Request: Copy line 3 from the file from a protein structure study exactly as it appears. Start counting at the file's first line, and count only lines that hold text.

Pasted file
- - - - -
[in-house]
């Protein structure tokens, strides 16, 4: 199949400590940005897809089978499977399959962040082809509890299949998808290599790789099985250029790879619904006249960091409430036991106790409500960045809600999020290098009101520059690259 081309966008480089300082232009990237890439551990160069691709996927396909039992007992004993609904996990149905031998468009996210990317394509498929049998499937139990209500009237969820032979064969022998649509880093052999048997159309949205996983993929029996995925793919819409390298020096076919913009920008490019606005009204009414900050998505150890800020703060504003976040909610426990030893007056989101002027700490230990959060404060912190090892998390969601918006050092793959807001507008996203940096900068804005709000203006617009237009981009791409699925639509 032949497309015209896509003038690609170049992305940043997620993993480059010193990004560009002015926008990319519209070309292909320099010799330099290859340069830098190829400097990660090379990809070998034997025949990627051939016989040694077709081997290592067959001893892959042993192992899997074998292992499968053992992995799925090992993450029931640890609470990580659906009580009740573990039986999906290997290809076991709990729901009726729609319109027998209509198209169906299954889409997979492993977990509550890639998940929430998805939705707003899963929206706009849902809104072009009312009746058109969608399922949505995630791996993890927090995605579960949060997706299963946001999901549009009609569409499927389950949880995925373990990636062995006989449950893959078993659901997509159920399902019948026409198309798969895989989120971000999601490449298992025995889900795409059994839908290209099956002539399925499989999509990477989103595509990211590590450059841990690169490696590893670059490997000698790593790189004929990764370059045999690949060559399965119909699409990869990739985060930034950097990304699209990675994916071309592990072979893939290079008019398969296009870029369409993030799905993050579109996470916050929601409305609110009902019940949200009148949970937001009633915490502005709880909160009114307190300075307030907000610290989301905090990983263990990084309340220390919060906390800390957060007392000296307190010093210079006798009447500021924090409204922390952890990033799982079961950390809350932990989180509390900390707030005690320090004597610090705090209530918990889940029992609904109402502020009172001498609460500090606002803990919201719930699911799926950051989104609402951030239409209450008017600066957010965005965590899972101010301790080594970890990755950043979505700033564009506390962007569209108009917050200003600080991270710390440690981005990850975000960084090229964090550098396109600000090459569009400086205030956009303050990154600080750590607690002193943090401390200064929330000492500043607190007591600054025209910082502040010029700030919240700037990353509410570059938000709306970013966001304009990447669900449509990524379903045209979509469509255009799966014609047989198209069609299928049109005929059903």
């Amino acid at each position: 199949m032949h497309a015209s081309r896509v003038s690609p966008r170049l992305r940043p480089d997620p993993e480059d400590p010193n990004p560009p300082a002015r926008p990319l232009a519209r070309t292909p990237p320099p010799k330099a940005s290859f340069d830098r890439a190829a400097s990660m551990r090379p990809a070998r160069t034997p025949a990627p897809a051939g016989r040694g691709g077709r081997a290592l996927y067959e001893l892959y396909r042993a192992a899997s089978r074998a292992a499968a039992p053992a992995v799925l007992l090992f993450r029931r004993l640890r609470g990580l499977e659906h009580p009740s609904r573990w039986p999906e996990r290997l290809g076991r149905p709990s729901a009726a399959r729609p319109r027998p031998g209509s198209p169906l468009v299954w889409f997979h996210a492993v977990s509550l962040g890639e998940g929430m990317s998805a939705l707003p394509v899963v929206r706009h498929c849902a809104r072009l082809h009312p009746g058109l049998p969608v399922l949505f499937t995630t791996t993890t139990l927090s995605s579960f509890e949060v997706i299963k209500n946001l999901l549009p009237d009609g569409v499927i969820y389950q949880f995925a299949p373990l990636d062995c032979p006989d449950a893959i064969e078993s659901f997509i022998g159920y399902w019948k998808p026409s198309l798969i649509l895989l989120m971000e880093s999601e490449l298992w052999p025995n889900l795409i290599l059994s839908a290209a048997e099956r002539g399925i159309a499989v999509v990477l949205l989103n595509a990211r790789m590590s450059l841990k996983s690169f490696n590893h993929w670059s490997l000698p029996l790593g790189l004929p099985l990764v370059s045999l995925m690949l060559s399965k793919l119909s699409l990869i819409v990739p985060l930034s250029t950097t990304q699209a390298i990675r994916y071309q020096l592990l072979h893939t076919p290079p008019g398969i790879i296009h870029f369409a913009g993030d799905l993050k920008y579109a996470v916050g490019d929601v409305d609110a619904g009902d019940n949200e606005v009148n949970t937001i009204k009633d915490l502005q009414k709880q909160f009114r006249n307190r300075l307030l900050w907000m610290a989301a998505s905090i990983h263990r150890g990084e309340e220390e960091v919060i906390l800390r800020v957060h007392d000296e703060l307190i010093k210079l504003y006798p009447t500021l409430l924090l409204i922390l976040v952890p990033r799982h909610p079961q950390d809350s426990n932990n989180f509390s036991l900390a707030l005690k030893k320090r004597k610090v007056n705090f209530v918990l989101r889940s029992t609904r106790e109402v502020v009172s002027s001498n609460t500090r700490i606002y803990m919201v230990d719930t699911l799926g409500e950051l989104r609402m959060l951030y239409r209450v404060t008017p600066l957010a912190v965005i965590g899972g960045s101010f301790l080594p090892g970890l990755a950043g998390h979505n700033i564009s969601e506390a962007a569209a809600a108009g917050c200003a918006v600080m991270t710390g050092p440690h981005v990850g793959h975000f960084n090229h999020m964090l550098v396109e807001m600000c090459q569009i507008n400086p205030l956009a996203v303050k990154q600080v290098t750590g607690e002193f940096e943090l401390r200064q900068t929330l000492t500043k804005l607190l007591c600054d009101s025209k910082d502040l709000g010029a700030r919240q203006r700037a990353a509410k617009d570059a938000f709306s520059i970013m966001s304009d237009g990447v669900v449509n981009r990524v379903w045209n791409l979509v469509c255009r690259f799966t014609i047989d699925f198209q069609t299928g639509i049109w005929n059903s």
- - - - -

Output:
């Amino acid at each position: 199949m032949h497309a015209s081309r896509v003038s690609p966008r170049l992305r940043p480089d997620p993993e480059d400590p010193n990004p560009p300082a002015r926008p990319l232009a519209r070309t292909p990237p320099p010799k330099a940005s290859f340069d830098r890439a190829a400097s990660m551990r090379p990809a070998r160069t034997p025949a990627p897809a051939g016989r040694g691709g077709r081997a290592l996927y067959e001893l892959y396909r042993a192992a899997s089978r074998a292992a499968a039992p053992a992995v799925l007992l090992f993450r029931r004993l640890r609470g990580l499977e659906h009580p009740s609904r573990w039986p999906e996990r290997l290809g076991r149905p709990s729901a009726a399959r729609p319109r027998p031998g209509s198209p169906l468009v299954w889409f997979h996210a492993v977990s509550l962040g890639e998940g929430m990317s998805a939705l707003p394509v899963v929206r706009h498929c849902a809104r072009l082809h009312p009746g058109l049998p969608v399922l949505f499937t995630t791996t993890t139990l927090s995605s579960f509890e949060v997706i299963k209500n946001l999901l549009p009237d009609g569409v499927i969820y389950q949880f995925a299949p373990l990636d062995c032979p006989d449950a893959i064969e078993s659901f997509i022998g159920y399902w019948k998808p026409s198309l798969i649509l895989l989120m971000e880093s999601e490449l298992w052999p025995n889900l795409i290599l059994s839908a290209a048997e099956r002539g399925i159309a499989v999509v990477l949205l989103n595509a990211r790789m590590s450059l841990k996983s690169f490696n590893h993929w670059s490997l000698p029996l790593g790189l004929p099985l990764v370059s045999l995925m690949l060559s399965k793919l119909s699409l990869i819409v990739p985060l930034s250029t950097t990304q699209a390298i990675r994916y071309q020096l592990l072979h893939t076919p290079p008019g398969i790879i296009h870029f369409a913009g993030d799905l993050k920008y579109a996470v916050g490019d929601v409305d609110a619904g009902d019940n949200e606005v009148n949970t937001i009204k009633d915490l502005q009414k709880q909160f009114r006249n307190r300075l307030l900050w907000m610290a989301a998505s905090i990983h263990r150890g990084e309340e220390e960091v919060i906390l800390r800020v957060h007392d000296e703060l307190i010093k210079l504003y006798p009447t500021l409430l924090l409204i922390l976040v952890p990033r799982h909610p079961q950390d809350s426990n932990n989180f509390s036991l900390a707030l005690k030893k320090r004597k610090v007056n705090f209530v918990l989101r889940s029992t609904r106790e109402v502020v009172s002027s001498n609460t500090r700490i606002y803990m919201v230990d719930t699911l799926g409500e950051l989104r609402m959060l951030y239409r209450v404060t008017p600066l957010a912190v965005i965590g899972g960045s101010f301790l080594p090892g970890l990755a950043g998390h979505n700033i564009s969601e506390a962007a569209a809600a108009g917050c200003a918006v600080m991270t710390g050092p440690h981005v990850g793959h975000f960084n090229h999020m964090l550098v396109e807001m600000c090459q569009i507008n400086p205030l956009a996203v303050k990154q600080v290098t750590g607690e002193f940096e943090l401390r200064q900068t929330l000492t500043k804005l607190l007591c600054d009101s025209k910082d502040l709000g010029a700030r919240q203006r700037a990353a509410k617009d570059a938000f709306s520059i970013m966001s304009d237009g990447v669900v449509n981009r990524v379903w045209n791409l979509v469509c255009r690259f799966t014609i047989d699925f198209q069609t299928g639509i049109w005929n059903s």